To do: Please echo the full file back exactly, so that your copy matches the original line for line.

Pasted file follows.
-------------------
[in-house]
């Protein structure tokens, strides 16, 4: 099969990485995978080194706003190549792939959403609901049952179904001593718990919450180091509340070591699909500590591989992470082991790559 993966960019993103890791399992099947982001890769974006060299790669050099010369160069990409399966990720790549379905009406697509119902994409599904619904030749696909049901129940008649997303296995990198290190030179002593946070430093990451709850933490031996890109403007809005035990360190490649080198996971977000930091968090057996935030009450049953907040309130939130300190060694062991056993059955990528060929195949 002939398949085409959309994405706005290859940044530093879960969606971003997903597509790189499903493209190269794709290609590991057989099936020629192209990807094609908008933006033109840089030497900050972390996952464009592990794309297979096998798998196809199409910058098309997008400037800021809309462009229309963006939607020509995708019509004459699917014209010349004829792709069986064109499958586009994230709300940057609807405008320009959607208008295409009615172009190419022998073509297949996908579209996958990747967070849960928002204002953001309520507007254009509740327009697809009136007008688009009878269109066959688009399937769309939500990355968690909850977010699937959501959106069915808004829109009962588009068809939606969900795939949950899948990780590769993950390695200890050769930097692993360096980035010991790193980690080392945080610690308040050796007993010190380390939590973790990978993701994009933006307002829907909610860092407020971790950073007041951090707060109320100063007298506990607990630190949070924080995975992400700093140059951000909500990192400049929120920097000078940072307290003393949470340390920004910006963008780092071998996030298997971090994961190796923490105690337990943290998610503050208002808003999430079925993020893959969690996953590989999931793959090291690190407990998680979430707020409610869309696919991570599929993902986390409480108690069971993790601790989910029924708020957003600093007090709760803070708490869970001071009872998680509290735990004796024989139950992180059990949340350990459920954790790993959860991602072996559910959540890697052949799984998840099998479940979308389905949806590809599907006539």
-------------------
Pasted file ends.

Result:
[in-house]
């Protein structure tokens, strides 16, 4: 099969990485995978080194706003190549792939959403609901049952179904001593718990919450180091509340070591699909500590591989992470082991790559 993966960019993103890791399992099947982001890769974006060299790669050099010369160069990409399966990720790549379905009406697509119902994409599904619904030749696909049901129940008649997303296995990198290190030179002593946070430093990451709850933490031996890109403007809005035990360190490649080198996971977000930091968090057996935030009450049953907040309130939130300190060694062991056993059955990528060929195949 002939398949085409959309994405706005290859940044530093879960969606971003997903597509790189499903493209190269794709290609590991057989099936020629192209990807094609908008933006033109840089030497900050972390996952464009592990794309297979096998798998196809199409910058098309997008400037800021809309462009229309963006939607020509995708019509004459699917014209010349004829792709069986064109499958586009994230709300940057609807405008320009959607208008295409009615172009190419022998073509297949996908579209996958990747967070849960928002204002953001309520507007254009509740327009697809009136007008688009009878269109066959688009399937769309939500990355968690909850977010699937959501959106069915808004829109009962588009068809939606969900795939949950899948990780590769993950390695200890050769930097692993360096980035010991790193980690080392945080610690308040050796007993010190380390939590973790990978993701994009933006307002829907909610860092407020971790950073007041951090707060109320100063007298506990607990630190949070924080995975992400700093140059951000909500990192400049929120920097000078940072307290003393949470340390920004910006963008780092071998996030298997971090994961190796923490105690337990943290998610503050208002808003999430079925993020893959969690996953590989999931793959090291690190407990998680979430707020409610869309696919991570599929993902986390409480108690069971993790601790989910029924708020957003600093007090709760803070708490869970001071009872998680509290735990004796024989139950992180059990949340350990459920954790790993959860991602072996559910959540890697052949799984998840099998479940979308389905949806590809599907006539």